Softback book ‘Les Ecossais – The Pioneer Scots of Lower Canada, 1763-1855’, by LH Campey, 2006. Account of the migration of Highland and westcoast Scots to Lower Canada in the 18th century. Although Mull, Arran and Lewis are mentioned, Tiree is not. Includes details of ships transporting people from Scotland to Quebec and passenger lists for ships sailing from Fort William and Saltcoats.
Black fabric-covered hardback booklet ‘Dead Reckoning, Altitude and Azimuth Table’, 3rd edition, by A.A. Ageton. Maritime navigational formulae produced by the United States Navy Department Hydrographic Office, 1943. Handwritten in fountain pen on the inside cover is “This Book is the Property of the Republic of Liberia”.
Information about the steam ferry ‘SS Chieftain’s Bride’ which was saved from sinking between Tiree and Mull in 1867 by the efforts of Captain Donald MacKinnon, Heanish, but in which he sustained internal injuries leading to his death and burial in Capetown, South Africa. Captain MacKinnon was master of the ‘Taeping’, which won the Great China Tea Race of 1866.
Click here to view 2018.35.1
Photocopy of the original list of passengers emigrating from the ‘Duke of Argyll’s estate of Tyree’ on board the ‘Conrad’ in 1951 (or 1931), and a typed transcript.
Click here to view 2018.31.1
Tiree Memories calendar 2016, produced by Alec Walker, Edinburgh. Photographs include Hughina MacKinnon (nee MacFadyen; Hughina Eachainn Bhuidhe), 1981; Willie MacPhee and Mary T MacPhee on a motorbike in Scarinish the 1960s; MacArthur’s Store in Scarinish, 1937; a calf being led off the ferry in 1981; Am Baile Ur, Balephuil, 1955; Brown’s Store in Balemartine, 1980; Tiree Aerodrome from the air 1942; groups of crofters at the Agricultural Show at Whitehouse, 2002; Lord of the Isles ferry at the linkspan pier in 1991; sheep shearing at Parkhouse in 1980; Balemartine School children 1947; puffer ‘Anzac’ at Caoles, 1950s; Mary Stewart sailing past Coll in 1930s.
Softback book ‘Tiree to New Zealand – The extraordinary journey of Euphemia Brown’, by Dianne Dew, 2017. A detailed account of courage, determination and ultimate success of Effie Brown (nee McKellar, b. 1836), who left her home in Cornaigbeg in 1878 with her husband Duncan Brown and seven of their children to establish a farm in the remote Central Otago region of Gimmerburn in New Zealand. Researched and written by Effie’s great-grandaughter.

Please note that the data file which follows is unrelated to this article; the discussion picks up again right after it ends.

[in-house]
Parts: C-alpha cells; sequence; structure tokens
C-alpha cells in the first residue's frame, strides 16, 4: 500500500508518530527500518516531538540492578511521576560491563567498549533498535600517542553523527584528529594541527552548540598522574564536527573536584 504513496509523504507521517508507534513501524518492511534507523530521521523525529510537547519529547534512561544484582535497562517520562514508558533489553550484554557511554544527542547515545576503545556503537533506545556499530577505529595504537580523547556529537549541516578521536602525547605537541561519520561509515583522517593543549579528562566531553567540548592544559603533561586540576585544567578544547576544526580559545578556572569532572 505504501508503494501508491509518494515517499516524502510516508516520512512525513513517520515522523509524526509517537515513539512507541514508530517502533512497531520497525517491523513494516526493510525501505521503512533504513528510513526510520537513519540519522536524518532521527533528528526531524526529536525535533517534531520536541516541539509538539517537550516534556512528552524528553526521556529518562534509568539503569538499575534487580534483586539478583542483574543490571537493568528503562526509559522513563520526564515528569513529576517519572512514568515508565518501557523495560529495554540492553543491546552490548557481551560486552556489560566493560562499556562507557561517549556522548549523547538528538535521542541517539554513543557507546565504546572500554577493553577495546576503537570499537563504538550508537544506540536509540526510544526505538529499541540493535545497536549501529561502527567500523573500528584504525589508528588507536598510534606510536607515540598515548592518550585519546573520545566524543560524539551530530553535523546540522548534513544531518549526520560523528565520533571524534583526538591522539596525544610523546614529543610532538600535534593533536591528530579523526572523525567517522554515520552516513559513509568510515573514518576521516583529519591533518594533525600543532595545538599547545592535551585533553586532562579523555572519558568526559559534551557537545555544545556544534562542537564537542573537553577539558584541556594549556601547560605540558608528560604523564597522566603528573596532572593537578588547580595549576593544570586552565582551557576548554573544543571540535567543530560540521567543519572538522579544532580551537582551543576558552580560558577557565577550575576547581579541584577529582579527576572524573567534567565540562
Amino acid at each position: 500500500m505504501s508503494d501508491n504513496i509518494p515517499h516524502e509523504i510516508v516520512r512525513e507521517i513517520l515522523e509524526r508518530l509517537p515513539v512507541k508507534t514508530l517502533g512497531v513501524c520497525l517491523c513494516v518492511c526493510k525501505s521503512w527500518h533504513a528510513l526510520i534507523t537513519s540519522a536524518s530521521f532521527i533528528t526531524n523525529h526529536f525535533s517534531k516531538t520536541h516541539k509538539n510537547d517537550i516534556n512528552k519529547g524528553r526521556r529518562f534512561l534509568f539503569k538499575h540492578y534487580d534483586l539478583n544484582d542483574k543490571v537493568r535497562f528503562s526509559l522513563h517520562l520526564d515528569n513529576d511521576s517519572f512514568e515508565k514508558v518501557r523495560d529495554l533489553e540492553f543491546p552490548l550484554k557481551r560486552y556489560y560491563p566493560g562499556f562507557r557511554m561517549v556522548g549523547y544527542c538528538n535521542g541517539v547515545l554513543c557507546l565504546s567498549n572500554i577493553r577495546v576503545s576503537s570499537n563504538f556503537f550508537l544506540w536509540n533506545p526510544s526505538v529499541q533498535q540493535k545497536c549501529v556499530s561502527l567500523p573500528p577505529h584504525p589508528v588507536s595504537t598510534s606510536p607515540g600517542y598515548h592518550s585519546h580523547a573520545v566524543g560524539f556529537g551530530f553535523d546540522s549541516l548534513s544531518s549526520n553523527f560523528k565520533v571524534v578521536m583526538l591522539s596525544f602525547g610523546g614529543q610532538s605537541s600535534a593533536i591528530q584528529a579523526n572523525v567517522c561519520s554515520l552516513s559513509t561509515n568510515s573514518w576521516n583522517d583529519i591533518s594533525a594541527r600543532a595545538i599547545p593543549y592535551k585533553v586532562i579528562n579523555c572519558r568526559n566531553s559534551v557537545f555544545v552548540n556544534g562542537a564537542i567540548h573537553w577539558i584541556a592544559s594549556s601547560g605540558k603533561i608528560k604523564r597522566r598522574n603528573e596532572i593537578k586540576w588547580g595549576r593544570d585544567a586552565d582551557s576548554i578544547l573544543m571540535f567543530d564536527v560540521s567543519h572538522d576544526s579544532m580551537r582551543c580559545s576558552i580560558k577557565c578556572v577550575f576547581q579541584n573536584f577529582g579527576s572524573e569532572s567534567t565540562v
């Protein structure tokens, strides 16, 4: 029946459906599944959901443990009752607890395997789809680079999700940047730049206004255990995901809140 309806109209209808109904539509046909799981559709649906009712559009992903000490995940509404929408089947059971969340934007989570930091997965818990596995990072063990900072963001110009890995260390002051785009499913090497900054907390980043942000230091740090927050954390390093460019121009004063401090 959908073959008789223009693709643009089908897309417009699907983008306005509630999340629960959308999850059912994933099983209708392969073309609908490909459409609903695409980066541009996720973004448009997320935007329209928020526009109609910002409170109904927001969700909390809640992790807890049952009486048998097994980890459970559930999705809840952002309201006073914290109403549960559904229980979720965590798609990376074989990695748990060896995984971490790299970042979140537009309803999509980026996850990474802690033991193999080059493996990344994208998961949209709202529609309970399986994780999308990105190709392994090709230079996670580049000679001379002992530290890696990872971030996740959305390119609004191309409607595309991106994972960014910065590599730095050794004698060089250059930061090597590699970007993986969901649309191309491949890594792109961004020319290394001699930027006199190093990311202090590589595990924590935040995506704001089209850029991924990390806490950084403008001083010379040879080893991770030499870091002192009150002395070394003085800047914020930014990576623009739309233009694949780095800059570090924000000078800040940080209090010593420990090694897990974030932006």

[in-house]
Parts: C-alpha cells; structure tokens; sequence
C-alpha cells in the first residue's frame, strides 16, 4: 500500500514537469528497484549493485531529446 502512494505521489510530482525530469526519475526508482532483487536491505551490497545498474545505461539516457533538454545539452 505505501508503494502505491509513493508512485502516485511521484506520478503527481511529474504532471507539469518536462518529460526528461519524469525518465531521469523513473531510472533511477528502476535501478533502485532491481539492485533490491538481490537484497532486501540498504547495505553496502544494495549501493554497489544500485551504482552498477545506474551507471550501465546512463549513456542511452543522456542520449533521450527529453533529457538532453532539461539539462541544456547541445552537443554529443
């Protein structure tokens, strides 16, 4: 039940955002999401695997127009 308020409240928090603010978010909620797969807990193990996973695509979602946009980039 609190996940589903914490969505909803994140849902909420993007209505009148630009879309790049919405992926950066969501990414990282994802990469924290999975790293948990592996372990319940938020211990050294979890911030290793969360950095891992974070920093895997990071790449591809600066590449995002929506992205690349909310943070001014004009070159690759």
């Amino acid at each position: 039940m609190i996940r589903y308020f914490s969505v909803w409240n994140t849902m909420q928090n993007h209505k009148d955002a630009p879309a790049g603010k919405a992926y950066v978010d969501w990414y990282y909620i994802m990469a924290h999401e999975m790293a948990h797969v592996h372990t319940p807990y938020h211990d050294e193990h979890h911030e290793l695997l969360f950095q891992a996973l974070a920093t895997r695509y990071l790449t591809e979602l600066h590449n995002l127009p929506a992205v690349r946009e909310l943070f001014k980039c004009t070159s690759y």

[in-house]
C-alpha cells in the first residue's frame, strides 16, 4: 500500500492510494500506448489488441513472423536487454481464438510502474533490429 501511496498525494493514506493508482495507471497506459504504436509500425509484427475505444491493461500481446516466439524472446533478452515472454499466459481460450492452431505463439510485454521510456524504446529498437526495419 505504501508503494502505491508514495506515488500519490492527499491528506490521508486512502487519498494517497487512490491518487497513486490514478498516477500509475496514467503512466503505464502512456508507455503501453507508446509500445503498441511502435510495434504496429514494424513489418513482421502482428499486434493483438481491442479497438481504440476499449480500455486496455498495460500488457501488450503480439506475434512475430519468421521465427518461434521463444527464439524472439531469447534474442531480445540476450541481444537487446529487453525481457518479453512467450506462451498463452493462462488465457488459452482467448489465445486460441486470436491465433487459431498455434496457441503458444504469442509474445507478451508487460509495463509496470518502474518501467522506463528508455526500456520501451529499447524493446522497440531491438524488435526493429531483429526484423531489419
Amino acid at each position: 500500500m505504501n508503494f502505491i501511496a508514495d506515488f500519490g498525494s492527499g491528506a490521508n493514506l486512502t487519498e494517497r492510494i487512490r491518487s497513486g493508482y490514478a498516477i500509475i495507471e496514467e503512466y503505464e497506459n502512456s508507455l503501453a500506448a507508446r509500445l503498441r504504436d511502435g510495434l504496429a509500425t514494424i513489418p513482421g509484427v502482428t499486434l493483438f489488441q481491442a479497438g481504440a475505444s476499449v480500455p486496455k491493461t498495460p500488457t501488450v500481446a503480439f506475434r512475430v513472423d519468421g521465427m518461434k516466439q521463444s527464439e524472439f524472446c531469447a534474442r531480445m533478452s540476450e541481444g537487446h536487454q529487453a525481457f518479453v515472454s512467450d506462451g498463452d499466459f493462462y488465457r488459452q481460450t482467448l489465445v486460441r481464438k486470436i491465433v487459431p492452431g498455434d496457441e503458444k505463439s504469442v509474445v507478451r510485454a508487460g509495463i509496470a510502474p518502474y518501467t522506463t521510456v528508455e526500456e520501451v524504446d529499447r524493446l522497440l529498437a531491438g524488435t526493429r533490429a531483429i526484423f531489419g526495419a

Photocopy of a sketch found at Vaul of HMS Sheffield (F96), which escorted convoys of ships in the North Atlantic during WWII, and was involved in many battles. Unknown artist or association with Tiree.
Click here for further information from Naval History.net
Softback book ‘The Escape of Bonnie Prince Charlie’ by Malcolm Seddon, 2016. Describing the adventures of Charles Stewart over five months after his defeat at the battle of Culloden in 1746, including his 500-mile trek over the Western Isles and NW Highlands, and eventual rescue. The French ship carrying him away from Scotland passed close to Tiree, where it is said that two Tiree men from Ruaig were abducted to navigate the ship safely onwards. See ‘Donald the Pilot’ for further information.
Colour photograph of the captain of the Queen Mary cruise ship preparing to drop a wreath commemorating the wrecking of the destroyer HMS Sturdy at Sandaig during WWII.
Organised by Commander Michael Gibson of Plymouth, the wreath was thrown overboard in the summer of 2015 as the Queen Mary cruised past the Hebrides. HMS Sturdy foundered during a storm in October 1940. Five lives were lost, but were it not for the actions of Tiree folk, in particular Captain Donald Sinclair, the toll would have been much higher. The dedication on the wreath reads: “Dedicated to the bravery of Captain Donald Sinclair and those who helped in the rescue effort of HMS Sturdy and in remembrance of all those lost on Empire Eland in 1941”. Captain Sinclair was on the Empire Eland when it was torpedoed by a U-boat in the Atlantic.